Just a knife?

To you, this knife may not look like much. It may look old, rusty, worn out.

To me, though, it’s so much more.

image

Look closely and you’ll see the initials “RH” carved into the handle, put there years ago by a man I never met. He was Big C’s great-grandfather, a man he never met either.

I’m not sure how we came to own the knife, but it, like several other pieces of butchering equipment, now belongs to us and is used around this time of year – in fact, just yesterday.

While I certainly enjoy filling my freezer with homegrown pork, days like this satisfy more than just a physical need. They make me feel connected to my family, and agriculture, in a way not much else can.

As I said, we use several pieces of equipment, both large and small, that were used by past generations. Just knowing our grandparents and great-grandparents used the very same tools to do the very same tasks is fascinating to me. It’s also a testament to the quality of the products that were used much more frequently back then because of need, not novelty.

Using a sausage seasoning recipe in my grandpa’s handwriting, that calls for “a little salt,” “a good amount of pepper,” and “sage to taste” makes me think about how he knew exactly what that meant, and makes me wonder if our version tastes like his did.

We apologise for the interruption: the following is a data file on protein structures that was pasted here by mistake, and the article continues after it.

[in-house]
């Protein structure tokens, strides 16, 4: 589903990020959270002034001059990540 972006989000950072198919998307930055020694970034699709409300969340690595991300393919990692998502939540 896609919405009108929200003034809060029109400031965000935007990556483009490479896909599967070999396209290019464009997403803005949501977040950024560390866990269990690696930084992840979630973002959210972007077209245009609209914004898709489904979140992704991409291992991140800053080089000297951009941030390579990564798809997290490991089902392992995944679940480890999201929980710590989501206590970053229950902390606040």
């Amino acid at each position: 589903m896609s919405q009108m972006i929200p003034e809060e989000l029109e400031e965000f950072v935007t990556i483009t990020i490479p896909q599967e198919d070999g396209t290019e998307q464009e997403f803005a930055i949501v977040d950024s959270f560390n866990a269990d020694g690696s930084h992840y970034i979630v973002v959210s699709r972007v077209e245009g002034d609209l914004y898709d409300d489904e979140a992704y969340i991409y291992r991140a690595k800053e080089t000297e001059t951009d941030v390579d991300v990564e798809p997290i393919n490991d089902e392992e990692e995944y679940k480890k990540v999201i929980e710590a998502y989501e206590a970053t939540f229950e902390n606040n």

As I try some freshly-cooked sausage, I think about how it’s truly “farm to fork” and how many farm families were local food before local food was cool. I know the animals we cared for on our farm will help feed not only my family, but families of others as well.

I also think about the fact that butchering is a social activity. There are many jobs to do, but there’s never a shortage of help. Family and friends come together to get the job done and enjoy each other’s company while doing it. While I’m definitely in favor of technology, I do feel that sometimes it causes us to lose the camaraderie of working together for a common goal, something agriculture, and families, are built upon.

So even though it’s old, that knife still has value. It’s still able to be sharpened for use, and a testament to the fact that even though many things have changed and are going to keep changing, there are still valuable lessons to learn from the past.

Advertisements

Leave a Reply

Fill in your details below or click an icon to log in:

WordPress.com Logo

You are commenting using your WordPress.com account. Log Out / Change )

Twitter picture

You are commenting using your Twitter account. Log Out / Change )

Facebook photo

You are commenting using your Facebook account. Log Out / Change )

Google+ photo

You are commenting using your Google+ account. Log Out / Change )

Connecting to %s

%d bloggers like this: